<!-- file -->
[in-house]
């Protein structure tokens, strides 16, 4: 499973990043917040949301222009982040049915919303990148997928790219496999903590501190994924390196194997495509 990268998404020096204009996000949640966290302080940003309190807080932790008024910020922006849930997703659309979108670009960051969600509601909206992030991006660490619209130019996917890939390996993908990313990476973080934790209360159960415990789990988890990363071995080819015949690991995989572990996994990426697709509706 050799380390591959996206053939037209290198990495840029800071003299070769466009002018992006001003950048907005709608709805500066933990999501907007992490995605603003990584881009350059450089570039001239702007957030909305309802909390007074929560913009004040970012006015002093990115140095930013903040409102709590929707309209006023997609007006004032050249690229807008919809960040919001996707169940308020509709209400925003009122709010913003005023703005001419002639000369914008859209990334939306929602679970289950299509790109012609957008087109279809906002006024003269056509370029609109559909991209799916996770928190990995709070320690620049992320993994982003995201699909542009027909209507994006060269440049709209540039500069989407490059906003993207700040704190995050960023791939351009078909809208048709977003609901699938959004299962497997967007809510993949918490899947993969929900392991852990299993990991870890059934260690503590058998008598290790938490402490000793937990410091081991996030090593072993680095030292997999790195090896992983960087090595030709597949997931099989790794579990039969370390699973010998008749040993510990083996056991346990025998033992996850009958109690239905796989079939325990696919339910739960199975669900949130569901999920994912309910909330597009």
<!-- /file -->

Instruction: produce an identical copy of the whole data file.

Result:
[in-house]
């Protein structure tokens, strides 16, 4: 499973990043917040949301222009982040049915919303990148997928790219496999903590501190994924390196194997495509 990268998404020096204009996000949640966290302080940003309190807080932790008024910020922006849930997703659309979108670009960051969600509601909206992030991006660490619209130019996917890939390996993908990313990476973080934790209360159960415990789990988890990363071995080819015949690991995989572990996994990426697709509706 050799380390591959996206053939037209290198990495840029800071003299070769466009002018992006001003950048907005709608709805500066933990999501907007992490995605603003990584881009350059450089570039001239702007957030909305309802909390007074929560913009004040970012006015002093990115140095930013903040409102709590929707309209006023997609007006004032050249690229807008919809960040919001996707169940308020509709209400925003009122709010913003005023703005001419002639000369914008859209990334939306929602679970289950299509790109012609957008087109279809906002006024003269056509370029609109559909991209799916996770928190990995709070320690620049992320993994982003995201699909542009027909209507994006060269440049709209540039500069989407490059906003993207700040704190995050960023791939351009078909809208048709977003609901699938959004299962497997967007809510993949918490899947993969929900392991852990299993990991870890059934260690503590058998008598290790938490402490000793937990410091081991996030090593072993680095030292997999790195090896992983960087090595030709597949997931099989790794579990039969370390699973010998008749040993510990083996056991346990025998033992996850009958109690239905796989079939325990696919339910739960199975669900949130569901999920994912309910909330597009």